WASHINGTON (Reuters) - The United States will quietly try to calm the waters between Saudi Arabia and Qatar, current and former U.S. officials said on Monday, arguing that the small Gulf state was too important to U.S. military and diplomatic interests to be isolated.
U.S. officials were blindsided by Saudi Arabia’s decision to sever diplomatic ties with Qatar in a coordinated move with Egypt, Bahrain and the United Arab Emirates, the current and former officials said.
In announcing the decision to cut ties, Saudi Arabia accused Qatar of providing support to Shi’ite Iran, which is in a tussle for regional supremacy with Riyadh, and to Islamist militants.
Washington has many reasons to want to promote comity within the region. Qatar is host to the largest U.S. air base in the Middle East at Al Udeid, a staging ground for U.S.-led strikes on the Islamic State militant group that has seized parts of Syria and Iraq. U.S. Donald Trump has made defeating Islamic State a priority of his presidency.
Further, Qatar’s willingness to welcome organizations such as Hamas, which Washington brands a terrorist group, and the Taliban, which has fought U.S. forces in Afghanistan for more than 15 years, allows contacts with such groups when needed.
“There is a certain utility,” one U.S. official said on condition of anonymity. “There’s got to be a place for us to meet the Taliban. The Hamas (folks) have to have a place to go where they can be simultaneously isolated and talked to.”
The current and former U.S. officials said they were unable to identify precisely what may have triggered the four countries’ coordinated decision to cut ties, which was later followed by Yemen, Libya’s eastern-based government and the Maldives.
They said the Saudis may have felt empowered by the warm embrace that Trump gave them when he visited Riyadh in May and adopted a harsh anti-Iran stance.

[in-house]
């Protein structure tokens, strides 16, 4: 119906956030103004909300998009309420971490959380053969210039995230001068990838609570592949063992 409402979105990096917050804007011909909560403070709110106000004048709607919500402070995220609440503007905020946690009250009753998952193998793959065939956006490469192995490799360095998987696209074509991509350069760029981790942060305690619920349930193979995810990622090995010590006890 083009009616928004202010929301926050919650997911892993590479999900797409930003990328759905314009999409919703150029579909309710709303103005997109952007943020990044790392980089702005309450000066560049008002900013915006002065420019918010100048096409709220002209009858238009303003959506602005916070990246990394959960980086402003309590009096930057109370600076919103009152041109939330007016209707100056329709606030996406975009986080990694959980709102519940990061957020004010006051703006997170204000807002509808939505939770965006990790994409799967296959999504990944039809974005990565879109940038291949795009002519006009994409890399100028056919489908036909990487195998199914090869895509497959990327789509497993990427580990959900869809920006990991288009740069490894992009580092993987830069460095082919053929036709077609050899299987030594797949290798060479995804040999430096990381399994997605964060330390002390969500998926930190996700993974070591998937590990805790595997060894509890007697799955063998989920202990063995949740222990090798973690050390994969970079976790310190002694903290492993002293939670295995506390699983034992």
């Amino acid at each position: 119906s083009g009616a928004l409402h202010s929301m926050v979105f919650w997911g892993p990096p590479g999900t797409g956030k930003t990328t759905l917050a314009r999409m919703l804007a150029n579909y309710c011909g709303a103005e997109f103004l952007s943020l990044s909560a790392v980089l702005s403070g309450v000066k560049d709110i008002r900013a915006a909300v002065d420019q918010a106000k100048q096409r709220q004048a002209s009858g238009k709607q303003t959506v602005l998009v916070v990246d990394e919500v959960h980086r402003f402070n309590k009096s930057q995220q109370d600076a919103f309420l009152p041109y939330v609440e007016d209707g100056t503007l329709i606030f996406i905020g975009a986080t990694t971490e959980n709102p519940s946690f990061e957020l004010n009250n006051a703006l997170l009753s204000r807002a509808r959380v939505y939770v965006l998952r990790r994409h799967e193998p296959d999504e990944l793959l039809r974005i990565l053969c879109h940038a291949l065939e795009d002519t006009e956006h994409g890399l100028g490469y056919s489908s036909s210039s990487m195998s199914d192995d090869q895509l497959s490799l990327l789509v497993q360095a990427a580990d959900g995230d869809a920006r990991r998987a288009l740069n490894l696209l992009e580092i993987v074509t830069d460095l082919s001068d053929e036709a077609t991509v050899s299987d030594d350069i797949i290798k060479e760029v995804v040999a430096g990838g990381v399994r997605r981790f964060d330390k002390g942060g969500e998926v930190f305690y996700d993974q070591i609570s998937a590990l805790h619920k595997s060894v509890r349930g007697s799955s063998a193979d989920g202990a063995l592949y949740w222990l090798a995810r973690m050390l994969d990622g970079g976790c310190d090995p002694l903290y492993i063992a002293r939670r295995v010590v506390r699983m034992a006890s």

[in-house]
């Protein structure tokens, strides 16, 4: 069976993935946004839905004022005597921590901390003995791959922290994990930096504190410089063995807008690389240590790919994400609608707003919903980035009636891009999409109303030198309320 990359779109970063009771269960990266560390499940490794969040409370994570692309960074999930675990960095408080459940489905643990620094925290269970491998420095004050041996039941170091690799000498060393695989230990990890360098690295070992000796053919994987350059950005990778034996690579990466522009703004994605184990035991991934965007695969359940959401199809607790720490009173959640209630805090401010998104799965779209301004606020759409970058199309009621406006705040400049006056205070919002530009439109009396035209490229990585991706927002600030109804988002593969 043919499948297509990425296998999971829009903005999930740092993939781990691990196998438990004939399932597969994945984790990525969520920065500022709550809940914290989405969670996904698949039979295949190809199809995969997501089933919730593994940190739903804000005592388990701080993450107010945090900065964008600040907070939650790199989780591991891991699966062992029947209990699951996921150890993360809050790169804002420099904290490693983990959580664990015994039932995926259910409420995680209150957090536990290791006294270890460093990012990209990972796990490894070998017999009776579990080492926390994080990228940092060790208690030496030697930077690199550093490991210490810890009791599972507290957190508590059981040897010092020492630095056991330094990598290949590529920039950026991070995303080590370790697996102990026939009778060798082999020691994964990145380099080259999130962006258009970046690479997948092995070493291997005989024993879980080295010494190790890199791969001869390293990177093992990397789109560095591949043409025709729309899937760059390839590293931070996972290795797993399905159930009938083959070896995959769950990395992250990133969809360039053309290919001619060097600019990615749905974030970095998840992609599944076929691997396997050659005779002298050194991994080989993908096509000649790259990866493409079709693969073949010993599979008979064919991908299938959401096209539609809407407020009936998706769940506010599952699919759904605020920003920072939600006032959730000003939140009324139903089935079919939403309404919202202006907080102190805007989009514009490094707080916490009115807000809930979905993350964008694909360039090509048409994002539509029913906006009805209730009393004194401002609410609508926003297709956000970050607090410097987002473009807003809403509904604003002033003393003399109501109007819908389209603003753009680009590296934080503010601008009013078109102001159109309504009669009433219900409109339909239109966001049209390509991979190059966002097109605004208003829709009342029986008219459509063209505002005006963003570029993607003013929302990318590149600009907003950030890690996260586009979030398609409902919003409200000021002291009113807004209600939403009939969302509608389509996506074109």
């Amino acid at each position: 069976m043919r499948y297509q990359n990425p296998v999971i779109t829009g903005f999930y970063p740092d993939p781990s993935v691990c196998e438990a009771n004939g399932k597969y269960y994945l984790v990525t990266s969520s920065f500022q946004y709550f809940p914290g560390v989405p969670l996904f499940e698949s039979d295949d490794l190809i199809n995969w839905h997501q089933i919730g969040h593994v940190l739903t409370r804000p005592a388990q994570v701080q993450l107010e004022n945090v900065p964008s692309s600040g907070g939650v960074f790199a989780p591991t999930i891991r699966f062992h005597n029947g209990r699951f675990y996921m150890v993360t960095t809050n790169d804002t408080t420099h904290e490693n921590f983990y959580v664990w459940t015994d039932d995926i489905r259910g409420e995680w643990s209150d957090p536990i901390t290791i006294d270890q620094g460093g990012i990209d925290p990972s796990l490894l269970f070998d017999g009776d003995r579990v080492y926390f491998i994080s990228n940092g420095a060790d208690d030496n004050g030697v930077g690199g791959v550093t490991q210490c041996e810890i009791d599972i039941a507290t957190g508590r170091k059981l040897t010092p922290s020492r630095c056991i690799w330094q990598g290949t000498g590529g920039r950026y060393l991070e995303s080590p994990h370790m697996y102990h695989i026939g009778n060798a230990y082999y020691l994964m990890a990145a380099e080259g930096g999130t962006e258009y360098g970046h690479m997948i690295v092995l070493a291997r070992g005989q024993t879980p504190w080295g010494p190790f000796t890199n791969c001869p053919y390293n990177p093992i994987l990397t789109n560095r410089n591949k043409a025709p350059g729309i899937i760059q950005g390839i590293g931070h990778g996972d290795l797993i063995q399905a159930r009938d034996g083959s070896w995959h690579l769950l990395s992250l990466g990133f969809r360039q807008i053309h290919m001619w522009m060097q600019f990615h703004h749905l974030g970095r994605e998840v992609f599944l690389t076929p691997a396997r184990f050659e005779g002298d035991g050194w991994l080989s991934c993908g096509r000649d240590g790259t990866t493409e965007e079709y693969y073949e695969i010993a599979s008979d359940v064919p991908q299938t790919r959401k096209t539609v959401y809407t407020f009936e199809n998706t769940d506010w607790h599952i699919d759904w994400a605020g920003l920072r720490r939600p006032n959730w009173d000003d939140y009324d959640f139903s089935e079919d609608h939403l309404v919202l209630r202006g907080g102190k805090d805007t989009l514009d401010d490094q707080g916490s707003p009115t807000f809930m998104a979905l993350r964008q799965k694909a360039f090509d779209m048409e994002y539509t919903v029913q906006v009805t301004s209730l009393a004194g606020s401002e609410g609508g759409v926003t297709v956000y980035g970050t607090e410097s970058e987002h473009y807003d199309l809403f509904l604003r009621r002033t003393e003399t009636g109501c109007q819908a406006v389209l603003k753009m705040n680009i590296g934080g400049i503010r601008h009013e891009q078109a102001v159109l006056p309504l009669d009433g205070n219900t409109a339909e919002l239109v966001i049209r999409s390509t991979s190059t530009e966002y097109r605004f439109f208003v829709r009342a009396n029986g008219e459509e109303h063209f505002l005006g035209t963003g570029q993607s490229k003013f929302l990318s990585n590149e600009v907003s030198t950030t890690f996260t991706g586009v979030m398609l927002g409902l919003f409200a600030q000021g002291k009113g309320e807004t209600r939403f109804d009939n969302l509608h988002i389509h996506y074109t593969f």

“My suspicion is (they felt) emboldened by what Trump said on his visit and ... that they feel they have got some kind of backing,” said a former U.S. official. “I don’t know that they needed any more of a green light than they got in public.”
A senior administration official told Reuters the United States got no indication from the Saudis or Emiratis in Riyadh that the action was about to happen. The White House said on Monday it was committed to working to de-escalate tensions in the Gulf.
In Riyadh, Trump made an impassioned appeal to Arab and Islamic leaders to “drive out” terrorists, while singling out Iran as a key source of funding and support for militant groups.
U.S. officials in multiple agencies stressed their desire to promote a reconciliation between the Saudi-led group and Qatar, a state of 2.5 million people with vast natural gas reserves.
“We don’t want to see some kind of permanent rift and I suspect we won’t,” said the senior Trump administration official on condition of anonymity, adding the United States would send a representative if the Gulf Cooperation Council nations met to discuss the rift with Qatar.
The GCC includes six wealthy Arab nations: Saudi Arabia, Kuwait, the UAE, Qatar, Bahrain and Oman.
“There’s an acknowledgement that a lot of Qatari behaviour is quite worrisome not just to our Gulf neighbours but to the U.S.,” said the senior administration official. “We want to bring them in the right direction.”
Marcelle Wahba, a former U.S. ambassador to the UAE and the president of the Arab Gulf States Institute in Washington think tank, said the United States had leverage but would use it discreetly.
“The U.S. will step up to the plate. How we will do it? I think it will be very quiet and very much in the background,” she said. “I doubt very much we will sit on the sidelines and let this crisis get more serious.”
Qatar’s backing of Islamists dates to a decision by the current ruling emir’s father to end a tradition of automatic deference to Saudi Arabia, the dominant Gulf Arab power, and forge the widest possible array of allies.
Qatar has for years presented itself as a mediator and power broker for the region’s many disputes. But Egypt and the Gulf Arab states resent Qatar’s support for Islamists, especially the Muslim Brotherhood, which they see as a political enemy.
“We are engaging with all of our partners ... to find a way to reassemble some GCC unity to support regional security,” said another U.S. official, saying it was critical to “maintain the fight against terrorism and extremist ideology.”
Additional reporting by Yara Bayoumy, Mark Hosenball, Phil Stewart and Matt Spetalnick; Writing by Arshad Mohammed; Editing by Yara Bayoumy and Peter Cooney
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